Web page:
school districts must file with the
clerks of their district at_ least
Jfldays primate the date oLelec
tion as provided by laws enacted
during the 1949 state legislature,
County School Superintendent,
Edith K. O’Brien said Friday.
Next district elections will be
Feb. 4, 56 days hence. Election
of school board members was
formerly held on the first Satur
day in March and has been mov
led up one month by the new
May Change
CORDOVA, Alaska, Dec. 9 (ID—
The Presbyterian church of Corr
dova may make Baptists out of
a whole congregation of Presby
That today was the effect of a
vote by the church to turn over
the church to the Baptists, an
action unique in northern church
history. _
The moi/e is part of a proposal
under which the Baptist Home
Missionary Society would take
over operation of the Cordova
Community hospital. ~
The Baptist society has offered
to operate and staff the hospital
but has also insisted that it also
take over the local Presbyterian
church as part of the deal.
Big Jim, Famed
Laborite, Dies
SEATI‘LE, Dec. 9 (UP)—James
P. (Big Jim) Thompson, who led
the bloody Colorado mine strikes
of 1927 and was a national or
ganizer for the Wobblies, died
qu_i_etly in his h_o_mg hgrg toda_y_.
' He Was 76. He had been fll a
short time. '
Big Jim, famed for his vibrant
oratory that aroused seething
crowds of workingmen. was one
of the leaders of the Industrial
Workers of the World.
Windolph has little interest in
the atom bomb or Communism,
but will talk about Custer’s last
battle at the drop of an old cam
paign mat.
Still, he recalls an earlier skir
mish in which he led a 13-wagon
supply train through Indian
bands as the “toughest” he ever
“Only thing that saved us was
that those Redskins thought the
wagons were full of infantry,"
he said.
Windolph was first sergeant
of Company H of the 7th Cavalry
and missed death on the bluffs
of the Little Big Horn because of
the split command. Company H
had been dispatched to the aid
of Maj. Marcus Reno, who had
been beseiged on one sector of
the battlefield while Custer and
his 276 men were being wiped
out in another area.
Dr. Andy Hall. 84. of Mount
Vernon, 111.. is happy after
learning he has been named
“outstanding general practi
tioner of the year" by the
American Medical Association.
Dr. Hall. who graduated from
Northwestern Uni. medical
school in 1890. is the father of
three sons who are doctors.
Ward Party
To Be Freed
day, Dec. 10 (UP)-—-Angus Ward
and his party of 19 will be re
leased from Chinese Commun
ist captivity and “probably"
board this American victory ship
Sunday morning, the vessel's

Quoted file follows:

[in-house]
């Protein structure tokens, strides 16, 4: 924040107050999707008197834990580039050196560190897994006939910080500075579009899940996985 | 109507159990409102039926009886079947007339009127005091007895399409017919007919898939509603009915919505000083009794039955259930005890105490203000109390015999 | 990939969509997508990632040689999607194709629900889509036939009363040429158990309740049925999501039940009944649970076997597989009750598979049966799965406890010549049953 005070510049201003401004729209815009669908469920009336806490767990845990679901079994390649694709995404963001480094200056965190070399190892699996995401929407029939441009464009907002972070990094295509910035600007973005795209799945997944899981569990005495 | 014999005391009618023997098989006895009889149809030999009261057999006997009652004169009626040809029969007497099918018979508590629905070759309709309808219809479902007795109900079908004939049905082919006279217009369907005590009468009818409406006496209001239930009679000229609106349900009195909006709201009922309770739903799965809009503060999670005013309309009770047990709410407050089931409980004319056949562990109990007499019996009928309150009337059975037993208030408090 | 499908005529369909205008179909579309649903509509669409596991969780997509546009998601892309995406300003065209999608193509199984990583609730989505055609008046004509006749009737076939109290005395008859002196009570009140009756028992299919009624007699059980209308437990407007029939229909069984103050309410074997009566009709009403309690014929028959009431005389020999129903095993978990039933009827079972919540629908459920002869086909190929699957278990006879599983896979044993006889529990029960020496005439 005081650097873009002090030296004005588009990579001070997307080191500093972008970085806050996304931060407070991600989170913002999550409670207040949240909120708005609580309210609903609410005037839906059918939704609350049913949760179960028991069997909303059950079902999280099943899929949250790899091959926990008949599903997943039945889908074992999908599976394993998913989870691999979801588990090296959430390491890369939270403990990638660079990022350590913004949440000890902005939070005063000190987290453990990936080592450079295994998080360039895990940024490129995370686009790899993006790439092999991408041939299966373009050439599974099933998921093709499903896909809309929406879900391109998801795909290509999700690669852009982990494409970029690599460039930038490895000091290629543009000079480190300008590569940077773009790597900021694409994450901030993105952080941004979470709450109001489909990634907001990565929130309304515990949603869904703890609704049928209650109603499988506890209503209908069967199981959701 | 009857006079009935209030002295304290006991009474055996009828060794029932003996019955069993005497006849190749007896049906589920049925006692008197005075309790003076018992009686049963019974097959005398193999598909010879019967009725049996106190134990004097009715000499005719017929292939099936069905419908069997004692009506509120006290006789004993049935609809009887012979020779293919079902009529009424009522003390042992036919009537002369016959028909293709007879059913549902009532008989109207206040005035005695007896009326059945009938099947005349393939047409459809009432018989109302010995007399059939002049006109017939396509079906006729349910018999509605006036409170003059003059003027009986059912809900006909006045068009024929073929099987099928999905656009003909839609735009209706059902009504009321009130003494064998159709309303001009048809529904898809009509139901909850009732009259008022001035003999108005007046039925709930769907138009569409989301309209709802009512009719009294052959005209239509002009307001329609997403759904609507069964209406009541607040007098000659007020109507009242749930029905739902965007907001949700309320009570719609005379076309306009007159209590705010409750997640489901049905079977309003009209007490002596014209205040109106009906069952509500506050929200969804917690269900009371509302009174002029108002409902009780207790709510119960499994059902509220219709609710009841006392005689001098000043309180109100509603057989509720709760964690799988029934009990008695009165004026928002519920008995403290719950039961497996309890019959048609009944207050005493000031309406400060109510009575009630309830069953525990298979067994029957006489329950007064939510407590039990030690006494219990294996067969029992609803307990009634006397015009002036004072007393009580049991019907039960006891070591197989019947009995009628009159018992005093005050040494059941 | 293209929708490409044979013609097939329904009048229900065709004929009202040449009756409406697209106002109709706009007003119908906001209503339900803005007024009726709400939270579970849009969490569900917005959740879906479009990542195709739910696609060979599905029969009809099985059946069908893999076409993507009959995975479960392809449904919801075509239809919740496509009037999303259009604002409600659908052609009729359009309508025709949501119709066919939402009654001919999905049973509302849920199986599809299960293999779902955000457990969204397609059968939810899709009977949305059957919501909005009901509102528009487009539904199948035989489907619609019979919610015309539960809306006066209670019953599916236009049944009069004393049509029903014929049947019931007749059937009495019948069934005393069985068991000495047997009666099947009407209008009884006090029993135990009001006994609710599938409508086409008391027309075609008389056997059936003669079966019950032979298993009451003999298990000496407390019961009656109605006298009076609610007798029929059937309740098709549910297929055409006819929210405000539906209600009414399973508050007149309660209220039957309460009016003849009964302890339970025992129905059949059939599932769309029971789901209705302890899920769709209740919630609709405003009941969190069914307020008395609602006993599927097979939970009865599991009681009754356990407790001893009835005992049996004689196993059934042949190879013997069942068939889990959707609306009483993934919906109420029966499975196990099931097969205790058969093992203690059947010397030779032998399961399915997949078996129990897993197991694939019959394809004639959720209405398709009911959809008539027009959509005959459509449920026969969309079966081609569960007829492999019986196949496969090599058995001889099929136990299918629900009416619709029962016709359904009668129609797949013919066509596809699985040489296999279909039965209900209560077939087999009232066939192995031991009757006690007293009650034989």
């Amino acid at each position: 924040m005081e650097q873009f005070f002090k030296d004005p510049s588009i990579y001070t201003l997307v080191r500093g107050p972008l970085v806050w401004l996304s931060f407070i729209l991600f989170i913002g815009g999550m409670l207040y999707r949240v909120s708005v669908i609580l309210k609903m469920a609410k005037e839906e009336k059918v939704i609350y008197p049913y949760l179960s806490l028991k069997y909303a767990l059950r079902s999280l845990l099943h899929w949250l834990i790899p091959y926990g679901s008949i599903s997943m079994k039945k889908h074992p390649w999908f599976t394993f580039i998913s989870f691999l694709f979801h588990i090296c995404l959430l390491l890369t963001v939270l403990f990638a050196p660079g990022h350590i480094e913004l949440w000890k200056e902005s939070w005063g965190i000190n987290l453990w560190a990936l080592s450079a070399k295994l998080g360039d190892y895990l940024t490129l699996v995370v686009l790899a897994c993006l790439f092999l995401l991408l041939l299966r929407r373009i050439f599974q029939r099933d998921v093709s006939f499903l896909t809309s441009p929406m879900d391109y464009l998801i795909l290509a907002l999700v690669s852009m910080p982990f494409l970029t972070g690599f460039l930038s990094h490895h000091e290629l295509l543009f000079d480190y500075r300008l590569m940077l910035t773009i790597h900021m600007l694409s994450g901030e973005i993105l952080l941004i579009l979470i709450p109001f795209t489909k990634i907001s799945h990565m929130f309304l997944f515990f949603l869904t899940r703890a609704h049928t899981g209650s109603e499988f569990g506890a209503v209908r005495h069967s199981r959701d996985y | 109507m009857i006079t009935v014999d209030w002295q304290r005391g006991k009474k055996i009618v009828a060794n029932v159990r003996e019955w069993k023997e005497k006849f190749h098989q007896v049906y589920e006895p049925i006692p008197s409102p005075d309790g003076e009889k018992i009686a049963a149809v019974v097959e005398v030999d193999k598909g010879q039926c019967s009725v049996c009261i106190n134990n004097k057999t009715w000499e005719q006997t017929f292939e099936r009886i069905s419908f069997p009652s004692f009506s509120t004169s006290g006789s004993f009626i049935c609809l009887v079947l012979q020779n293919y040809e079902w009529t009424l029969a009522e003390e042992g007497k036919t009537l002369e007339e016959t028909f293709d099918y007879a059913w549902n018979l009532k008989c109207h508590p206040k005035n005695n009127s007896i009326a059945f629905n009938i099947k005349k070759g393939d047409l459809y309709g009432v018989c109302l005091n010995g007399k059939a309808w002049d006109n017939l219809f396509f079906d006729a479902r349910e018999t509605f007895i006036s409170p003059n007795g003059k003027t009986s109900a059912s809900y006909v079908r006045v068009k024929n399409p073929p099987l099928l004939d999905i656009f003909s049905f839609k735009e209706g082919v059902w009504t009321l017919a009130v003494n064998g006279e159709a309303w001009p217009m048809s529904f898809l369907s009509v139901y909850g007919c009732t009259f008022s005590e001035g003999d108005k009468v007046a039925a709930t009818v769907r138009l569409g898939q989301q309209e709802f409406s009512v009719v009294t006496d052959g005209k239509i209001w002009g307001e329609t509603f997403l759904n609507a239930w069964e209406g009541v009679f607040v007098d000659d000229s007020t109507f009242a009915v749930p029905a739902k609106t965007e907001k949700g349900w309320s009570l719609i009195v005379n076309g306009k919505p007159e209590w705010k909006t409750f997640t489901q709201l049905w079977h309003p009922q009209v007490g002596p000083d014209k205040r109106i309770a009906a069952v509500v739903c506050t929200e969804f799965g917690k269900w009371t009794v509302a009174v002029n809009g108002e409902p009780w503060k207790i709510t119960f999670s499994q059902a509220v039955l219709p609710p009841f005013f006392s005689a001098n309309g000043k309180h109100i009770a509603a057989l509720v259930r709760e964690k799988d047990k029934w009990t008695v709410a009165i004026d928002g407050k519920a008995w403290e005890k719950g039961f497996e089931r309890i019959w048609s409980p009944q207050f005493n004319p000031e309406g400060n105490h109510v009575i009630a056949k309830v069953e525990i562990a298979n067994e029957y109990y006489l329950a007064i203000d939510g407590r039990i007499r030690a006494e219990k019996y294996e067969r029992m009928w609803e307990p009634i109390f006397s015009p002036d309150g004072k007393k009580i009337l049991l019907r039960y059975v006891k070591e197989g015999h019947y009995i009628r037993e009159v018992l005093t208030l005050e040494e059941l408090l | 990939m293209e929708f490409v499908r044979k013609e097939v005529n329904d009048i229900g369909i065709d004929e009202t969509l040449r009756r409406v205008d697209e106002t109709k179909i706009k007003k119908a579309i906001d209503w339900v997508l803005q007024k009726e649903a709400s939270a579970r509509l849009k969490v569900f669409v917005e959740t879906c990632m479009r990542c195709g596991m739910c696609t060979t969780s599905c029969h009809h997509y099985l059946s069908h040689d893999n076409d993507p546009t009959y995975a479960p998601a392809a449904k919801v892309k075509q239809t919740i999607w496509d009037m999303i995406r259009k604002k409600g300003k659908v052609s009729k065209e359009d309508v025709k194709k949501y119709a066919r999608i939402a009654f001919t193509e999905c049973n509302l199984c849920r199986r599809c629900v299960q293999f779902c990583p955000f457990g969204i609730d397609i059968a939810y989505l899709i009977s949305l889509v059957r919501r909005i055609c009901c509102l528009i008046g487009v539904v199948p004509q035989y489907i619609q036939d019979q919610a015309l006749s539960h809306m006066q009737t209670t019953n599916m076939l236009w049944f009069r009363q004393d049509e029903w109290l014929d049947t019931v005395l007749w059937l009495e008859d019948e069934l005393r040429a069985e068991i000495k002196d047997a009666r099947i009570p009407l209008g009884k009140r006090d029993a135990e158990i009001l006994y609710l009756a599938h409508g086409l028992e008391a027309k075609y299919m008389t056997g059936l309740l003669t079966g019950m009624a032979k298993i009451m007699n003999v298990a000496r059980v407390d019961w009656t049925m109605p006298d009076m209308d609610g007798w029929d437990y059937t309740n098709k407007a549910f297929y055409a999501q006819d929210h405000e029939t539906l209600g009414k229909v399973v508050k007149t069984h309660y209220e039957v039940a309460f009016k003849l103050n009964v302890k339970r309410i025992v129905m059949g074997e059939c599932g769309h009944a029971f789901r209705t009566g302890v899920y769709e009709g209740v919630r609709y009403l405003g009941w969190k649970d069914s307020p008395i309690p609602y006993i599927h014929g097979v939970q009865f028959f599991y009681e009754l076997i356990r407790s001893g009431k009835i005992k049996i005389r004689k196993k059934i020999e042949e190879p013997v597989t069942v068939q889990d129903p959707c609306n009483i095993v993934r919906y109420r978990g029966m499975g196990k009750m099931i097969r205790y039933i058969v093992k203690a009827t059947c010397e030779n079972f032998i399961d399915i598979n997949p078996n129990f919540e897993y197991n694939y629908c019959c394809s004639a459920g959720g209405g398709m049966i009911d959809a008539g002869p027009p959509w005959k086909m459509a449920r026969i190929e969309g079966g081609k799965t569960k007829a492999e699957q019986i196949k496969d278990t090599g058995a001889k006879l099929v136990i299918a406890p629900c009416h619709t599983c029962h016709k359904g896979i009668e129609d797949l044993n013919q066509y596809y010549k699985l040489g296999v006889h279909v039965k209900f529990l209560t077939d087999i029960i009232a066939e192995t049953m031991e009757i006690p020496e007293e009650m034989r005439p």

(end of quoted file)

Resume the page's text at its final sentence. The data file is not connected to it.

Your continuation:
skipper said today.
A message from the Consul
General, still in Red hands at
Tientsin on the rim of this Yel
low Sea gulf, said the party
wants to be delivered to Kobe,
Japan—a three day sea run from
Taku Bar.
From, there Ward and his party
are expected to fly to Tokyo and
thence to the United States to
be home by Christmas,, the mes
sage advjsed. °
Murder Charge
(Ea—A preliminary hearing for
Walter McAdams, 67-year-old
nightclub operator charged with
“killing and murdering” a
Grangeville stockman, opened
today before a packed Idaho
county courtroom.
McAdam: is charged with kill:
ing Mgr-1h Rooke, 52, in a gun
battle‘ Nov.’ 19 at the entrance of
McAdams’ night club. A coron4
er’s jury last week said Rooke’s
death was by criminal means.
Passengers Kill
Soldier, Land
LINDON, Dec. 9 (In—Four pas
sengers on a Romainian commer
cial plane today killed the
plane’s soldier escort and forced
the pilot to land at Belgrade,
Yugoslavia, the Tanjug News
Agency said.
The plane carried 19 passen
gers, five crewmen and the sol
ier . - .
Tanjug, official Yugoslav news
agency, quoted passengers as
saying the plane was enroute
from ibiu to Bucharest, Roman
ia, where two of the four plotters
killed the soldier. The plotters
then held the other passengers
at bay while they broke into the
pilot’s room and ordered him to
fly to Belgrade.
Wynn Falls,
Breaks Rib
HOLLYWOOD, Dec. 9 (m
Television comedian Ed Wynn,
who has been carried onstage in
the arms of a gorilla, mixed it
with professional wrestlers, rid
den shaky bicycles with offcen
ter wheels and taken other risks
without injury, slipped in his
shower today and broke a rib.
During one phase of the famed
battle of July 26, 1876, Windolph
was hit by a .45 caliber slug
while covering fellow troopers
who were on a dangerous mission
seeking water for the wounded
and dying.
“I’ll always say it was a rene
gade cowpuncher who shot me,"
he said. “It was just a flesh
wound." ~
Three years ago on his birth
day—7o years after he had earn
ed it—Windolph was awarded
the Purple Heart medal. He was
granted the medal of honor be
caused he stayed on his feet af
ter being shot and carried
through the mission for water.
Windolph said nobody could
take Custer’s bravery away from
him. even if he was a “fool."
He had a word for the Sioux,
“They were the toughest ones
to whip.” he said. _
Kennewick. Benton County. Washington Saturday Morning. Dec. 10. 1949
Red’s Wife
Tells Jury
About Hiss
NEW YORK, Dec. 9 (lE—Ger
hart Eisler’s ex-wife testified to
day that she and Alger Hiss
once argued over who would use
Noel Field as a Communist
underground tool.
Field, employed in the prewar